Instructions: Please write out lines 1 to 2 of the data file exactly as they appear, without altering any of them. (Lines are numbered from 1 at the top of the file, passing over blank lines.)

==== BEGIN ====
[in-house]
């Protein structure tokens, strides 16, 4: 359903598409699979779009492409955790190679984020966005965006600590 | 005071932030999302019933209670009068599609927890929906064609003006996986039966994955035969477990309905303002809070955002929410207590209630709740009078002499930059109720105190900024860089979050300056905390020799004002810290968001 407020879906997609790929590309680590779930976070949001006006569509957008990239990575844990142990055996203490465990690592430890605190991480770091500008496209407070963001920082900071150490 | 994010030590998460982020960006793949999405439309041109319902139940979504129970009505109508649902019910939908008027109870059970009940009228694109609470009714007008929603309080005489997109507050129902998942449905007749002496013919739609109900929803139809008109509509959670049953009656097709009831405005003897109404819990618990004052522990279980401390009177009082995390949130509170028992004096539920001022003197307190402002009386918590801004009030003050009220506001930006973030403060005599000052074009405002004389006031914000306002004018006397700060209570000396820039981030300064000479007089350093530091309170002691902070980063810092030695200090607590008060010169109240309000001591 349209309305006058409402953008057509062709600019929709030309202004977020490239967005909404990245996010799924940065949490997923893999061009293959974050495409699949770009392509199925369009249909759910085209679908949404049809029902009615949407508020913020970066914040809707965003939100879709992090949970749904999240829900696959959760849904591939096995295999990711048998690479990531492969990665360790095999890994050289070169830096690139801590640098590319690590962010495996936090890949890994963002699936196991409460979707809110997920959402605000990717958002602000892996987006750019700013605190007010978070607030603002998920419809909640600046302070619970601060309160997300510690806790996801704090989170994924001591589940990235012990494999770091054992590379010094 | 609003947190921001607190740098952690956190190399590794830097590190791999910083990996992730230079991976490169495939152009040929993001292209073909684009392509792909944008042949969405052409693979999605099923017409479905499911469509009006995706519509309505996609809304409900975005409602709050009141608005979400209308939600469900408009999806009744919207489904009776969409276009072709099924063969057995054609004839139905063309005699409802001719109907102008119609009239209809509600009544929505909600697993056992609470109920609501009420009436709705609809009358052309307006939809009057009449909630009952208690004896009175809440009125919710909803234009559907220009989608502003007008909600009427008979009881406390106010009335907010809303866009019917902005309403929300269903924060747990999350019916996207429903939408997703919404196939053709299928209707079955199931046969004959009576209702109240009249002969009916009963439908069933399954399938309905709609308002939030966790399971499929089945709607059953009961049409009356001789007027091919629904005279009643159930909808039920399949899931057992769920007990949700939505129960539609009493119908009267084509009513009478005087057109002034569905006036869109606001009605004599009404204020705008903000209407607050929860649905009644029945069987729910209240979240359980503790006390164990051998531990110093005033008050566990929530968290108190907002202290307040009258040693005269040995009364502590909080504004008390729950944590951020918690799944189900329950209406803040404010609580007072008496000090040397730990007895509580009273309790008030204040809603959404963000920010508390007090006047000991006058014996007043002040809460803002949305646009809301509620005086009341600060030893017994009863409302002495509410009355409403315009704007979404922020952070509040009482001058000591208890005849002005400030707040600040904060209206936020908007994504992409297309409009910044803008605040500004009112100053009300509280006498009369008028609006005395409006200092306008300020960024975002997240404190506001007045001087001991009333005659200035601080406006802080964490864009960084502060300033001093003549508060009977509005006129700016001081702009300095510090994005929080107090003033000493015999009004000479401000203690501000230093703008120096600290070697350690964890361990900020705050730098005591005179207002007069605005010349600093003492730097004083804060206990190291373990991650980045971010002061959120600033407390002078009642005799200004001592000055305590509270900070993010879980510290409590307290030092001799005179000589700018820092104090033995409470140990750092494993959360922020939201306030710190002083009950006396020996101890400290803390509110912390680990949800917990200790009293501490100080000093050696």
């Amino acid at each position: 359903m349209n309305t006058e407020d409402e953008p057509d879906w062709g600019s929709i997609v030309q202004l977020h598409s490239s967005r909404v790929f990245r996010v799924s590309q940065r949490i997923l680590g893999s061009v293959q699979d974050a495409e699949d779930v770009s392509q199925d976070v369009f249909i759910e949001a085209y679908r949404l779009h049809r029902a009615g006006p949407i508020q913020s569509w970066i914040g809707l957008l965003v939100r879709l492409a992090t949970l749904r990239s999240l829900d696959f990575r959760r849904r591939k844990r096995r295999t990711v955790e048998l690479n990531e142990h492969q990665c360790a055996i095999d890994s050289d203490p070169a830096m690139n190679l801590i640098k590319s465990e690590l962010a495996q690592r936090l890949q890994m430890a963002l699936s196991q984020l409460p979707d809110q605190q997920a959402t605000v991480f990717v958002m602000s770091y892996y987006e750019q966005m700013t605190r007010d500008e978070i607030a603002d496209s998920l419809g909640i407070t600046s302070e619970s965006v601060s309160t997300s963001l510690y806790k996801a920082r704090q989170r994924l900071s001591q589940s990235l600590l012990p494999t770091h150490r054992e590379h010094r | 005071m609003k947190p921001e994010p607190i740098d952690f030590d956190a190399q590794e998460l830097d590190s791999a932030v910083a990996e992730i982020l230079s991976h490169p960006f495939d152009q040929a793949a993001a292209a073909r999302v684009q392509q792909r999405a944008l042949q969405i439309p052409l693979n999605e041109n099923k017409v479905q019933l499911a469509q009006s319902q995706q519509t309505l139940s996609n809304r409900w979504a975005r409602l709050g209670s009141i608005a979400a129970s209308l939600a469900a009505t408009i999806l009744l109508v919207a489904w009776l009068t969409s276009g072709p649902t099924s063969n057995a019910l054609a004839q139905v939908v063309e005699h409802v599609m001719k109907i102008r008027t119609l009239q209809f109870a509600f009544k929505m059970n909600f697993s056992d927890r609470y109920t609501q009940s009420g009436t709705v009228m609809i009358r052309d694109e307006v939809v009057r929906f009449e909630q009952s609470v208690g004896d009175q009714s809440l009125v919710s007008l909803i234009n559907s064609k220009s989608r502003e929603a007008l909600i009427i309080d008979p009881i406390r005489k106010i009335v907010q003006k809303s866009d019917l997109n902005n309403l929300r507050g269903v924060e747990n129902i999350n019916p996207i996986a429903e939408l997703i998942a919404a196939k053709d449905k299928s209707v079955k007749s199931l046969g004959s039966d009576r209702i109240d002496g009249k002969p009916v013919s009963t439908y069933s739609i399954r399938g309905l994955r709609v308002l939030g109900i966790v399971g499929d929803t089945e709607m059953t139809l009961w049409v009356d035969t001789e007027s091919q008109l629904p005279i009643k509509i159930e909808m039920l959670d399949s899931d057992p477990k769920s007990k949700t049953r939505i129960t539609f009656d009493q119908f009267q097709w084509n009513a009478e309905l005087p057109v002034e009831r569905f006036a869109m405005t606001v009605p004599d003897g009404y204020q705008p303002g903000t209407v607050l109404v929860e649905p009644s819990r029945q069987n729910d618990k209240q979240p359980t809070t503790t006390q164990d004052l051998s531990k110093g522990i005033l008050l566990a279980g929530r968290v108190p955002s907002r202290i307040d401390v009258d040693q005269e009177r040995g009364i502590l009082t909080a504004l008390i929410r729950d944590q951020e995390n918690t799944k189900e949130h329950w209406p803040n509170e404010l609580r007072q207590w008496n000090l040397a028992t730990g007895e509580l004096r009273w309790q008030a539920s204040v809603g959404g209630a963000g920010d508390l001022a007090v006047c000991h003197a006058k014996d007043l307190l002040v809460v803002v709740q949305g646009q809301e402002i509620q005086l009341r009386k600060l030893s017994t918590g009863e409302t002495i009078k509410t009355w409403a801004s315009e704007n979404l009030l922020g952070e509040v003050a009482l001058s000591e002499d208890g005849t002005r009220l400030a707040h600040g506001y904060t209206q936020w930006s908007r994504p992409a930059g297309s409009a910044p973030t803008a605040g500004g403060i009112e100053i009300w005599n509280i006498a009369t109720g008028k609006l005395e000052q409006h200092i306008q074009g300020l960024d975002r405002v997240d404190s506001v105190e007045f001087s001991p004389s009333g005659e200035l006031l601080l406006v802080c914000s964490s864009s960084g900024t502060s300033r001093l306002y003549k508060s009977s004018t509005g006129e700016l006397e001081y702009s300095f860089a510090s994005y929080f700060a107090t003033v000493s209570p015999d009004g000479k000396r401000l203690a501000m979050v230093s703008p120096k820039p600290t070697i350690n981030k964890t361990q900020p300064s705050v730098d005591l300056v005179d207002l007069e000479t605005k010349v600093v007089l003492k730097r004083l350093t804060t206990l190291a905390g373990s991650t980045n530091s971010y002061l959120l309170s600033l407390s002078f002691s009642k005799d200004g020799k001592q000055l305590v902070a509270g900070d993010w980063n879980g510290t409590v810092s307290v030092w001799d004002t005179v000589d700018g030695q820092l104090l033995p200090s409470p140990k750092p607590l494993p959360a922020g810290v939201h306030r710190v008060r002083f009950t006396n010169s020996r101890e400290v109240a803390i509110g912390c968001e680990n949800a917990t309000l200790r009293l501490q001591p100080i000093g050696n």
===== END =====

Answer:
[in-house]
């Protein structure tokens, strides 16, 4: 359903598409699979779009492409955790190679984020966005965006600590 | 005071932030999302019933209670009068599609927890929906064609003006996986039966994955035969477990309905303002809070955002929410207590209630709740009078002499930059109720105190900024860089979050300056905390020799004002810290968001 407020879906997609790929590309680590779930976070949001006006569509957008990239990575844990142990055996203490465990690592430890605190991480770091500008496209407070963001920082900071150490 | 994010030590998460982020960006793949999405439309041109319902139940979504129970009505109508649902019910939908008027109870059970009940009228694109609470009714007008929603309080005489997109507050129902998942449905007749002496013919739609109900929803139809008109509509959670049953009656097709009831405005003897109404819990618990004052522990279980401390009177009082995390949130509170028992004096539920001022003197307190402002009386918590801004009030003050009220506001930006973030403060005599000052074009405002004389006031914000306002004018006397700060209570000396820039981030300064000479007089350093530091309170002691902070980063810092030695200090607590008060010169109240309000001591 349209309305006058409402953008057509062709600019929709030309202004977020490239967005909404990245996010799924940065949490997923893999061009293959974050495409699949770009392509199925369009249909759910085209679908949404049809029902009615949407508020913020970066914040809707965003939100879709992090949970749904999240829900696959959760849904591939096995295999990711048998690479990531492969990665360790095999890994050289070169830096690139801590640098590319690590962010495996936090890949890994963002699936196991409460979707809110997920959402605000990717958002602000892996987006750019700013605190007010978070607030603002998920419809909640600046302070619970601060309160997300510690806790996801704090989170994924001591589940990235012990494999770091054992590379010094 | 609003947190921001607190740098952690956190190399590794830097590190791999910083990996992730230079991976490169495939152009040929993001292209073909684009392509792909944008042949969405052409693979999605099923017409479905499911469509009006995706519509309505996609809304409900975005409602709050009141608005979400209308939600469900408009999806009744919207489904009776969409276009072709099924063969057995054609004839139905063309005699409802001719109907102008119609009239209809509600009544929505909600697993056992609470109920609501009420009436709705609809009358052309307006939809009057009449909630009952208690004896009175809440009125919710909803234009559907220009989608502003007008909600009427008979009881406390106010009335907010809303866009019917902005309403929300269903924060747990999350019916996207429903939408997703919404196939053709299928209707079955199931046969004959009576209702109240009249002969009916009963439908069933399954399938309905709609308002939030966790399971499929089945709607059953009961049409009356001789007027091919629904005279009643159930909808039920399949899931057992769920007990949700939505129960539609009493119908009267084509009513009478005087057109002034569905006036869109606001009605004599009404204020705008903000209407607050929860649905009644029945069987729910209240979240359980503790006390164990051998531990110093005033008050566990929530968290108190907002202290307040009258040693005269040995009364502590909080504004008390729950944590951020918690799944189900329950209406803040404010609580007072008496000090040397730990007895509580009273309790008030204040809603959404963000920010508390007090006047000991006058014996007043002040809460803002949305646009809301509620005086009341600060030893017994009863409302002495509410009355409403315009704007979404922020952070509040009482001058000591208890005849002005400030707040600040904060209206936020908007994504992409297309409009910044803008605040500004009112100053009300509280006498009369008028609006005395409006200092306008300020960024975002997240404190506001007045001087001991009333005659200035601080406006802080964490864009960084502060300033001093003549508060009977509005006129700016001081702009300095510090994005929080107090003033000493015999009004000479401000203690501000230093703008120096600290070697350690964890361990900020705050730098005591005179207002007069605005010349600093003492730097004083804060206990190291373990991650980045971010002061959120600033407390002078009642005799200004001592000055305590509270900070993010879980510290409590307290030092001799005179000589700018820092104090033995409470140990750092494993959360922020939201306030710190002083009950006396020996101890400290803390509110912390680990949800917990200790009293501490100080000093050696």